The more rambunctious bar songs of Irish lore appeal to the common thread of humanity. Have you heard The Wild Rover? A loser comes into his fortune and wins respect; redemption and respect indeed, as dreamed of by so many. Do not we all dream of that, to show everyone else that we've triumphed after all despite our flaws? How can we not believe in ourselves when listening to those happy tunes?

Acceptable extremes appear quite obvious in Irish lore. But do they not appear prominently in all human thoughts? The drunkard who believes God will forgive him if he makes Mass and does the occasional earthly good deed as did Darby O'Gill; will he not be forgiven by his faith in the simple acts which are the primary hope of redemption within the means of the most persons? The music was his, after all, wasn't it? Why? Because he did what he was asked to do within a legitimate frame.

The Irish are fightin', the Irish are sad and humbled; the Irish have been under the boots of their oppressors for centuries. Yet they hold true to what is true about who and what they are and about what defines them: their God. They recognize it even in their shortcomings. Their Irish guilt won't let them admit it, and rightly so.

Yet humanity requires that sort of odd pride, doesn't it? Perhaps it requires that profound and almost humble comment of the rebel Irish soldier to the union Irish soldier near him at Appomattox, when Lee surrendered the Army of Northern Virginia to Grant in April 1865. The Confederate leaned into the Unionist and remarked, "You only won because you had more Irish than we did".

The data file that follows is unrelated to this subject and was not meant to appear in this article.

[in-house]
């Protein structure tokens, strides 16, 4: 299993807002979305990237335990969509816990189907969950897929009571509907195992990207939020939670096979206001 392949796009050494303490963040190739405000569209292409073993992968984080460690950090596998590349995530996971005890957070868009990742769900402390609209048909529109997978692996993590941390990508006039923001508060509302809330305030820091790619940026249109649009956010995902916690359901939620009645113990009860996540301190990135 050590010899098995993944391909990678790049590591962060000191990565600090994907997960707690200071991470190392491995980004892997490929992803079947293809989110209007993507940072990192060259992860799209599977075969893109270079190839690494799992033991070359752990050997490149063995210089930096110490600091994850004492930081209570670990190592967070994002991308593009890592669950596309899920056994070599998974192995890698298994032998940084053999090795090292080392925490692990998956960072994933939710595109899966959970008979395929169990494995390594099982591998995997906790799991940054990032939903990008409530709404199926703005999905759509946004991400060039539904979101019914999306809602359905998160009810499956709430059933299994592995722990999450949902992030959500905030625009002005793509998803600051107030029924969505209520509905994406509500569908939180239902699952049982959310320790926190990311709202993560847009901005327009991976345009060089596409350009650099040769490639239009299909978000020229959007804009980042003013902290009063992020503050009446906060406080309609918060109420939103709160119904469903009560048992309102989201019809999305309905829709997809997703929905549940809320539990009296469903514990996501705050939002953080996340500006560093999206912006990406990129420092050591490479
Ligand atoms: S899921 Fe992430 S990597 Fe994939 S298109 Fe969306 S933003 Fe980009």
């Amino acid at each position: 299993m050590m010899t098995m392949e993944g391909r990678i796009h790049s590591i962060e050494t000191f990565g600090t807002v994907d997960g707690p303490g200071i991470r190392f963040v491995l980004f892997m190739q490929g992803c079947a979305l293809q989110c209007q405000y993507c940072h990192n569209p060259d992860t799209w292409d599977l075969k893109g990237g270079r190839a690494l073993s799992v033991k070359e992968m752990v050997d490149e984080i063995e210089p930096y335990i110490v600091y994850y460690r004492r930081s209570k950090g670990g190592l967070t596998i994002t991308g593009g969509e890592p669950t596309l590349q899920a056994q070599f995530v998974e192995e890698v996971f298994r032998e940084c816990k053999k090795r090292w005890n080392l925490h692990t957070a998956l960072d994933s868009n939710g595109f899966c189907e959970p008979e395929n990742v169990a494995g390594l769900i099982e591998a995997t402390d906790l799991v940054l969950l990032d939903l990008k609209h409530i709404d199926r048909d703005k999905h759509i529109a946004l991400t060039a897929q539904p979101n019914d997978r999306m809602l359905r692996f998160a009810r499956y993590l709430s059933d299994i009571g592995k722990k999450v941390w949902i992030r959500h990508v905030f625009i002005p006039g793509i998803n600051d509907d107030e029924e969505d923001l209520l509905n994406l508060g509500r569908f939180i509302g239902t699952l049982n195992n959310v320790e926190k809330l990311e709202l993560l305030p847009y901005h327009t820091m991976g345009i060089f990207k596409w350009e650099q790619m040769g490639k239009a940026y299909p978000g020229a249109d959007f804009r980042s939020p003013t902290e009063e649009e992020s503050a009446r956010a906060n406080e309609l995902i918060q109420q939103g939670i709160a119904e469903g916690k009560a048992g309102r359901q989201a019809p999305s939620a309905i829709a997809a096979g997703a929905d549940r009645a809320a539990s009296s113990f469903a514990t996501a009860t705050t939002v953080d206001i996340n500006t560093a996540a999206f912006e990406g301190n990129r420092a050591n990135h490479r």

Ah, the Irish. They can teach us something, can't they?

Wednesday, March 15, 2017

Christmas from Grandpa Joe

I'm actually way ahead of the Christmas curve this year. I have three of my gifts at the ready. Each of my kids will be getting a roll of black electrical tape.

Of course, there's a story behind that.

Back in the Seventies, Grandpa Joe found a deal on electrical tape. He took advantage of a very good price, something like a nickel a roll as I recall, and bought (I am not making this up) 6,000 rolls. That's a lot of electrical tape. The marked price on the rolls was 79 cents apiece by the way, so it was indeed a fantastic price.

To be fair and right by Joe, it wasn't really a bad idea. He rented arc welders, which meant he had miles of inch thick, rubber insulated welding cable which required maintenance and repair. I worked for him at the time, and believe me taping the cables where they were worn, cut, or spliced was an ongoing chore. Still, 6,000 rolls seemed an insane amount in 1975.

The welding rental part of our family business has long since ended. We used many rolls of that tape, sold some along the way to our plumbing customers, gave some away, took some home, and still use what's left for the occasional power cord repair on the drain snakes we now sell and service. After a solid forty year run, we are down to our last nine rolls.